| ||What is the most exciting thing you can imagine about a collectible you may own? That it’s rare and worth tons of money? Well yes, but isn’t it a thrill to discover a "hidden" aspect of an everyday item that we had no idea was there? That is something, I think, that will always remain an enticing prospect to those of us who are enthused with old, previously owned things. A trunk with a hidden compartment, the walled off niche in an old desk, a music box with a surprise coffer. Anticipation, that there could be some forgotten treasure therein leads to suspense and sometimes, tho infrequently, satisfaction and reward.|
Buttons have secrets too. From early times till now, ordinary items that could function in other means than what they might appear, have been useful to those with felonious motive. Smuggling for instance. 17th century buttons of ornate and elaborate construction were used to stow opium or diamonds. Such buttons have also been said to conceal poison. Buttons you are more likely to find, however, have no such unpleasant taint attached to them. Buttons such as the Military Uniform Locket Button of WWII. Made by the Liberty Mfg Co of Los Angeles and bearing the Great Seal, they could pass muster on any Army uniform of the day. Some hinged at the side and some at the top and opened to reveal celluloid covered depressions into which one could place photos. The more difficult types of these buttons to locate are those with a compass inside and the rarest of all is a metal pictorial design locket button with "Little Miss Muffet."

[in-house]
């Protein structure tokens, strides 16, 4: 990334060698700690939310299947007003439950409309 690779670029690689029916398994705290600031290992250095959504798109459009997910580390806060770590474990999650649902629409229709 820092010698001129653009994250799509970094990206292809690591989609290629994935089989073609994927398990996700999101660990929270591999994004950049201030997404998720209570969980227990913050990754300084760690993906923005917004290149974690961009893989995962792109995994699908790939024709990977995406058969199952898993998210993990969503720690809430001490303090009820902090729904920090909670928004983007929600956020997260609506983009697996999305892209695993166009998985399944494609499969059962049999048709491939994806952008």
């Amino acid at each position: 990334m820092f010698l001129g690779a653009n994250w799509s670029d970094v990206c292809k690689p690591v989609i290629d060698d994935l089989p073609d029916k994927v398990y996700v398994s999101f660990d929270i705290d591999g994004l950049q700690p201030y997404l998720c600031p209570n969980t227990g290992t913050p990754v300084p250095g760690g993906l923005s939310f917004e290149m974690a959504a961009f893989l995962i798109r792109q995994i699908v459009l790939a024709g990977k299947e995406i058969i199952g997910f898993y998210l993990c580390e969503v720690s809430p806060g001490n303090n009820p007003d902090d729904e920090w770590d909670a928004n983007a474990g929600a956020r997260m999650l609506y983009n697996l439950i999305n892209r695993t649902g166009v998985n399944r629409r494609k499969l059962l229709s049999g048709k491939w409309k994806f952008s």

A Victorian Stud Button that I was delighted to find on eBay has an "invitation" and makes no effort at concealing it’s compartment. A collar button for Children to wear declares, "Where I Live... See Inside." It’s top screws off to reveal a place to hold folded paper. Another charming compartment button that is not too hard to find is a colorful plastic button made by the Colt Mfg Co. Yes, the same Colt that made guns. This two-part button also has a top that screws off. The base is either black or white while the molded top, with it’s Cameo style design, is of various colors; blue, pink, red and green among them. Usually named as a Rouge Button, it could also contain a perfume paste. The short-lived novelty was made in 1945.
As you can see, there is no end to the fascination contained in buttons, and these few have a way to reveal a bit more of their stories and history. History we’ve always wished for, when we think to ourselves, "If only that button could talk."